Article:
When I was growing up my mother had a small group of cousins that all had children around the same age as me. These women did all things kid related together. This was the 80's so you have to imagine they were yuppies. They took us to the Poconos and to Sesame Place several times a year. They had elaborate birthday and Halloween parties for the children. We had huge Easter egg hunts and Fourth of July barbecues. And in between major events we just had sleepovers. Those cousins were like my siblings. They were a part of the fabric of my childhood. All of my major childhood memories involves one or all of them. One of them is the cousin who recently died.
Because my cousin was in Germany when she passed, the funeral wasn't held until nearly two weeks later. Which meant that the service didn't have that raw emotional element that it would have had if we were burying a 31 year old mother of of two young children just a few days after her demise. We had all had time for the knowledge to sink in. We had already argued with God, asked why, realized that there was no explanation and tried to develop a strategy for moving on. The service was more like a celebration of her memory and a time to see faces that we haven't seen in years. Of course, this is all from the extended family's perspective. Her mother, father, daughters and husband (married only two years! can you imagine?), I'm sure, are still in a state of shock and despair that they will be dealing with for the rest of their lives.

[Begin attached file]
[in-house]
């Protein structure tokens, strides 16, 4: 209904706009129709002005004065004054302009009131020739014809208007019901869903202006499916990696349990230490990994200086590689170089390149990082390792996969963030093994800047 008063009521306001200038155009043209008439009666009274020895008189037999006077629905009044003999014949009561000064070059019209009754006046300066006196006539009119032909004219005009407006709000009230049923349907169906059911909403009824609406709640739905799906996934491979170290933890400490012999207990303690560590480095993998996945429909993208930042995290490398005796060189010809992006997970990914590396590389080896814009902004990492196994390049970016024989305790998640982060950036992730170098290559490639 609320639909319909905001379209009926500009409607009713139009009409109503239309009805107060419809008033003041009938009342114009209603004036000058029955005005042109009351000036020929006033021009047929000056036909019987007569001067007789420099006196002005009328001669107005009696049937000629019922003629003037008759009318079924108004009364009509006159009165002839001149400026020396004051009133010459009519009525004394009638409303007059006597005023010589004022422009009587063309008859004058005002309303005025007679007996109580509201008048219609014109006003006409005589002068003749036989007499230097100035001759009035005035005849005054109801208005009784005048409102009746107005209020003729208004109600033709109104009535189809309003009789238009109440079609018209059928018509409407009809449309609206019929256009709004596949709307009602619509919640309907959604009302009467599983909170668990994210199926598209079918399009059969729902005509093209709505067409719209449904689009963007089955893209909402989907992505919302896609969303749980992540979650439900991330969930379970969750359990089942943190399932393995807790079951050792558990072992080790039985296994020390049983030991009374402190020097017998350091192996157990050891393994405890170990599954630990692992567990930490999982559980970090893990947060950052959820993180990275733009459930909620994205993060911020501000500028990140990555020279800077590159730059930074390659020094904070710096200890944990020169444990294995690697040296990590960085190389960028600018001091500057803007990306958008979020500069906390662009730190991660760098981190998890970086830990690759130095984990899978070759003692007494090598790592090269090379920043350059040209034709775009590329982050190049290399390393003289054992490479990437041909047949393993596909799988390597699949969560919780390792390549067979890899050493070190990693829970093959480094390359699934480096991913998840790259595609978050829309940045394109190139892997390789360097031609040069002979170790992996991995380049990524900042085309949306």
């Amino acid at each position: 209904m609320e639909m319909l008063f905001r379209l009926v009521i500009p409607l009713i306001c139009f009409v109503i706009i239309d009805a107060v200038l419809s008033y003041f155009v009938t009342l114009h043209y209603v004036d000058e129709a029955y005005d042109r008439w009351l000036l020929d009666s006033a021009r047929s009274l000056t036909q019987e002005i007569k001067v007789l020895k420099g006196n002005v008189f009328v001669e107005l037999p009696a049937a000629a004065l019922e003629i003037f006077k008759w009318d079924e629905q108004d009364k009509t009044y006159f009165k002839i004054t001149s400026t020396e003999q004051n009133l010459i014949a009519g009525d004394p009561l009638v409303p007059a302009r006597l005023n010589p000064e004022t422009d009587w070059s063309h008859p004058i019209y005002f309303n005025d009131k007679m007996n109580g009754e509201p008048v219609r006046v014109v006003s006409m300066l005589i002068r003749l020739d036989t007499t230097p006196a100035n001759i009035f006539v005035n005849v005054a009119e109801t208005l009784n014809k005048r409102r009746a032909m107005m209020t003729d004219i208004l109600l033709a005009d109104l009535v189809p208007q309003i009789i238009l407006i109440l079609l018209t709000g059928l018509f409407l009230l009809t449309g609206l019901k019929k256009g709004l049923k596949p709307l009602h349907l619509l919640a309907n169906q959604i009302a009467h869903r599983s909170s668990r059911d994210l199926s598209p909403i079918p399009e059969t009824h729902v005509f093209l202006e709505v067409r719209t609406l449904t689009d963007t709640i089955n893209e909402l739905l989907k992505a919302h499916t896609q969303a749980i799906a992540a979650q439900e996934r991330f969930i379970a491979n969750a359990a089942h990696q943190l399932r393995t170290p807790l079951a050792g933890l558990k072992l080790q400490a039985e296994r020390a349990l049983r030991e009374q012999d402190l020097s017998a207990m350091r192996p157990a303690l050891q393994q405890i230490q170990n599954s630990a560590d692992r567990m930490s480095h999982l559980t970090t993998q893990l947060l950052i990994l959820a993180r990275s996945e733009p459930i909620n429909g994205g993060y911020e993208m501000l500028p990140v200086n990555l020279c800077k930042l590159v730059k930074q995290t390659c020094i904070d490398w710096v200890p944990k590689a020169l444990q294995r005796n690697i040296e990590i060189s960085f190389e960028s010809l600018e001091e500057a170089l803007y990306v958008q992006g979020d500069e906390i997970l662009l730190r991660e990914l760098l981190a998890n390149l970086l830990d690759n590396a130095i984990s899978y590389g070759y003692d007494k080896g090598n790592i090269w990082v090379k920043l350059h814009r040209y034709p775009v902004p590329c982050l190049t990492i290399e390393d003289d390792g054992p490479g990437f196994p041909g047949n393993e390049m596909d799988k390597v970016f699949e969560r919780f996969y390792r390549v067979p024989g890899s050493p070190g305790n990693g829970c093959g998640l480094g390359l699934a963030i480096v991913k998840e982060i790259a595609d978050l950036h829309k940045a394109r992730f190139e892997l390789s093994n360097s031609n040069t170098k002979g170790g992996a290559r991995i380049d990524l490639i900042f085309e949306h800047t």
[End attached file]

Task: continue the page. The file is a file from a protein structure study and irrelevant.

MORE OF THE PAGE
Though it was a sad occasion, it was really good to see so much of my family that I haven't seen or talked to in years. I guess it's true what they say about funerals and weddings.I am really going to make the effort to not get so caught up in the little things and really think about life from a big picture perspective. Family is important. I wish I had learned this lesson before I lost my cousin.